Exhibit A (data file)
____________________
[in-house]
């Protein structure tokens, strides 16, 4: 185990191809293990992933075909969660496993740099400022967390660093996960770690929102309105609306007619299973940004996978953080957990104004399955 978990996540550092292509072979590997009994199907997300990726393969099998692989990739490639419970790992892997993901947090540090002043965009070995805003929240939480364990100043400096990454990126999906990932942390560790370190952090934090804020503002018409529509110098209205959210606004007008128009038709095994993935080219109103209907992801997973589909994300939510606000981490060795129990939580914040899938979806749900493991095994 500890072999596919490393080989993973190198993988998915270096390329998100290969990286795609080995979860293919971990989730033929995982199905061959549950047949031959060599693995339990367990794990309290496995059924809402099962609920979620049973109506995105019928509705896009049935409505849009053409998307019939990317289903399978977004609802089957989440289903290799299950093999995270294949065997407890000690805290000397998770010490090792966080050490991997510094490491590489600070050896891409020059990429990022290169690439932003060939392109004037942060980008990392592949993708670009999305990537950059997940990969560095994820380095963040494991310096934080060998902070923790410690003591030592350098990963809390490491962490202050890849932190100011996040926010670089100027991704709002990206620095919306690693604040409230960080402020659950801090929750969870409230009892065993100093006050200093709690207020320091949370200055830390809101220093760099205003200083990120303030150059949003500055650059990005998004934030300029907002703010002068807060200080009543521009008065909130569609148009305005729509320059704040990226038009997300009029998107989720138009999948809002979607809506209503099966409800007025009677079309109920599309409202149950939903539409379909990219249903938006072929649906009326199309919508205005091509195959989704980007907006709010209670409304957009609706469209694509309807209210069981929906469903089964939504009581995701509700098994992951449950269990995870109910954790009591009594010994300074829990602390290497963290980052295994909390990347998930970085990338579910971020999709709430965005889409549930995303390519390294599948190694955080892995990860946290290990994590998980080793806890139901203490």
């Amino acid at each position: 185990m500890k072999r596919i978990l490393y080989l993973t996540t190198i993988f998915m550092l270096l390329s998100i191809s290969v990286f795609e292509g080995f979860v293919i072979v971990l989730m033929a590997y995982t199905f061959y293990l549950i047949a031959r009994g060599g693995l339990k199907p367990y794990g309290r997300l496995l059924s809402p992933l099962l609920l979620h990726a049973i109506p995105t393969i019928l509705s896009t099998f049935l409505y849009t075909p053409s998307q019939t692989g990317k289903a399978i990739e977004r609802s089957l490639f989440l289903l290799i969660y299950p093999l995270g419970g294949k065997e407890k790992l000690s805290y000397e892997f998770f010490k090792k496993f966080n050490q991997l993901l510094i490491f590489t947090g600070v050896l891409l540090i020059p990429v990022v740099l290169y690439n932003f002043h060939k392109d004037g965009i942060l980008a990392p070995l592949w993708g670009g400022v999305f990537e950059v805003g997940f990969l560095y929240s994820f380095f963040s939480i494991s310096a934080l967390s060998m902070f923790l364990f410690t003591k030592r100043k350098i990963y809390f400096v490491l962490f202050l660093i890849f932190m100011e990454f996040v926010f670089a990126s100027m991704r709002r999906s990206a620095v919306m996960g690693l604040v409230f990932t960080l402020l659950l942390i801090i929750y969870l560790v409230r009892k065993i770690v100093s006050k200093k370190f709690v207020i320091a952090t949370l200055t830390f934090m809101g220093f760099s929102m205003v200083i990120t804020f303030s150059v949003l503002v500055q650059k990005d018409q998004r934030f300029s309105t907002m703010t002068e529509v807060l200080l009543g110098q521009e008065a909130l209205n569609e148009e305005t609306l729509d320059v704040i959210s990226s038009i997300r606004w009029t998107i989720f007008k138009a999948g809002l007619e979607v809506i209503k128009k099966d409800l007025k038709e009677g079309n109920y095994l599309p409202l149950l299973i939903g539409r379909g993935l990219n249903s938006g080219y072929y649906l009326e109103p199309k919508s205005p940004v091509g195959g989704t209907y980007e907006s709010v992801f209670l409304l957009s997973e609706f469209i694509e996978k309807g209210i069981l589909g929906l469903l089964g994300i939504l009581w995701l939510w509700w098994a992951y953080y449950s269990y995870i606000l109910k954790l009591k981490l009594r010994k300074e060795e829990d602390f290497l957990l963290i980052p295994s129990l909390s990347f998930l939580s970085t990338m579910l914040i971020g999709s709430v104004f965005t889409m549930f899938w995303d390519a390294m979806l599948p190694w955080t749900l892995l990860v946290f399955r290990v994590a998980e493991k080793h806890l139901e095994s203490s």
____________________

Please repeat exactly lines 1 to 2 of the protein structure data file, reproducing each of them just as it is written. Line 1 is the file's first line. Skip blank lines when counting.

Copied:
[in-house]
């Protein structure tokens, strides 16, 4: 185990191809293990992933075909969660496993740099400022967390660093996960770690929102309105609306007619299973940004996978953080957990104004399955 978990996540550092292509072979590997009994199907997300990726393969099998692989990739490639419970790992892997993901947090540090002043965009070995805003929240939480364990100043400096990454990126999906990932942390560790370190952090934090804020503002018409529509110098209205959210606004007008128009038709095994993935080219109103209907992801997973589909994300939510606000981490060795129990939580914040899938979806749900493991095994 500890072999596919490393080989993973190198993988998915270096390329998100290969990286795609080995979860293919971990989730033929995982199905061959549950047949031959060599693995339990367990794990309290496995059924809402099962609920979620049973109506995105019928509705896009049935409505849009053409998307019939990317289903399978977004609802089957989440289903290799299950093999995270294949065997407890000690805290000397998770010490090792966080050490991997510094490491590489600070050896891409020059990429990022290169690439932003060939392109004037942060980008990392592949993708670009999305990537950059997940990969560095994820380095963040494991310096934080060998902070923790410690003591030592350098990963809390490491962490202050890849932190100011996040926010670089100027991704709002990206620095919306690693604040409230960080402020659950801090929750969870409230009892065993100093006050200093709690207020320091949370200055830390809101220093760099205003200083990120303030150059949003500055650059990005998004934030300029907002703010002068807060200080009543521009008065909130569609148009305005729509320059704040990226038009997300009029998107989720138009999948809002979607809506209503099966409800007025009677079309109920599309409202149950939903539409379909990219249903938006072929649906009326199309919508205005091509195959989704980007907006709010209670409304957009609706469209694509309807209210069981929906469903089964939504009581995701509700098994992951449950269990995870109910954790009591009594010994300074829990602390290497963290980052295994909390990347998930970085990338579910971020999709709430965005889409549930995303390519390294599948190694955080892995990860946290290990994590998980080793806890139901203490």